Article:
At the 2019 Frankfurt Motor Show, BMW will show off its 2020 X6 SUV by painting it in the darkest substance in existence. Developed by England’s Surrey NanoSystems, Vantablack is a paint that absorbs up to 99.96% of visible light. the X6 is the first car to get a coat of it.
The “vanta” in “Vantablack” stands for “Vertically Aligned Nanotube Array.” It’s made from microscopic carbon nanotubes, which absorb nearly all of the light that hits them. Vantablack was originally developed for use in space telescopes and other optical equipment. Its low reflectively and ability to absorb stray light makes it easier for optics to detect faint light from distant stars. The X6 is coated in a slightly more reflective form of Vantablack, called VBx2. But the paint is still so dark that surfaces lose their three-dimensional appearance.
BMW added black wheels and heavily-tinted windows to match the Vantablack paint job, but it also kept the X6’s optional light-up grille to keep the SUV from completely disappearing into the shadows. Don’t expect Vantablack to be on the options list when the X6 goes on sale later this year, as the blacked-out X6 is a one-off show car.
“We received inquiries from most of the big-name automotive manufacturers, almost from the day we launched the original material in 2014, but we’d always said no,” Ben Jensen, Vantablack inventor and founder of Surrey NanoSystems, said in a statement. “When we were approached by BMW, we were still quite hesitant to begin with. But the new X6 looked so incredibly different that it just felt like a really good fit.”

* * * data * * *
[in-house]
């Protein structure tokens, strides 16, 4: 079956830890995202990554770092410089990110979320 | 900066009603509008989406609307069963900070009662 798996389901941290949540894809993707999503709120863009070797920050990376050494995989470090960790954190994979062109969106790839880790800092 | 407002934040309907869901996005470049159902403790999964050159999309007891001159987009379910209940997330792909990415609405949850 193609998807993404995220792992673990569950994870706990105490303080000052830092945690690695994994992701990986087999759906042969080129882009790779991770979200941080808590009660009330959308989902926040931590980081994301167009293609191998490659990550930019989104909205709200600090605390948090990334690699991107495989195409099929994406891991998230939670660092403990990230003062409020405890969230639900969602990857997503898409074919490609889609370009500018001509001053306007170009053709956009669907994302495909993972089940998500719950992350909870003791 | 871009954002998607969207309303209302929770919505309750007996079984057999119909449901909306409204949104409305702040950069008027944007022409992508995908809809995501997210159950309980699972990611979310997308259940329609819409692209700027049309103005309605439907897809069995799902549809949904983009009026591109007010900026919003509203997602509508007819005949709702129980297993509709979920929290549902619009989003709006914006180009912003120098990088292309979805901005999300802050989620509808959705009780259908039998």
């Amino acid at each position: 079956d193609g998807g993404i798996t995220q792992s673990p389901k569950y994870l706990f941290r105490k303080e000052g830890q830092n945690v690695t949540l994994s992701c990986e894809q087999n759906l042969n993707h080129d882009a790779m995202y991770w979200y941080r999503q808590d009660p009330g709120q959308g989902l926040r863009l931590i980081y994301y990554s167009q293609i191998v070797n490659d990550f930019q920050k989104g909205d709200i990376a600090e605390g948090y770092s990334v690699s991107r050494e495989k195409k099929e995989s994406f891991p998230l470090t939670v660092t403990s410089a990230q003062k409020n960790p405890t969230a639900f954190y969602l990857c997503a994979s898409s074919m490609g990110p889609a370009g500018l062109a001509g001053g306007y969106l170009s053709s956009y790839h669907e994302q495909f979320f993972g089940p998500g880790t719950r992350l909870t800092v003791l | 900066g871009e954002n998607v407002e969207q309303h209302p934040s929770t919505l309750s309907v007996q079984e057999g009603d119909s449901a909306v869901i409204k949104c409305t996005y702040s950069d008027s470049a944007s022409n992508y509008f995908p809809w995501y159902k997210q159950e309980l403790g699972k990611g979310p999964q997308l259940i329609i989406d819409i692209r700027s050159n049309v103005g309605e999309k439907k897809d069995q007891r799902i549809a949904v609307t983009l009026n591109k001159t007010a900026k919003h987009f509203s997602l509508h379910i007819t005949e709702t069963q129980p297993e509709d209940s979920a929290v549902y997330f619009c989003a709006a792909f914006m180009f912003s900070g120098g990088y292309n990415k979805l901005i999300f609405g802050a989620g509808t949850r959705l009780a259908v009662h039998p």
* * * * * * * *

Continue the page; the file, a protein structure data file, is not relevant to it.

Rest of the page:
Developing a version of Vantablack durable enough for everyday use would be a “huge technological challenge,” Jensen said. He added that Vantablack wouldn’t necessarily improve the look of all cars. The paint is so dark that it hides a lot of details, so it admittedly might not be everyone’s cup of tea.
However, he noted that Vantablack has another automotive application. The light-absorbing paint is used in “laser-based sensor equipment” for both driver-assist systems and self-driving cars, Jensen said. The paint eliminates stray sunlight, which can hinder the performance of these sensors, according to Jensen.
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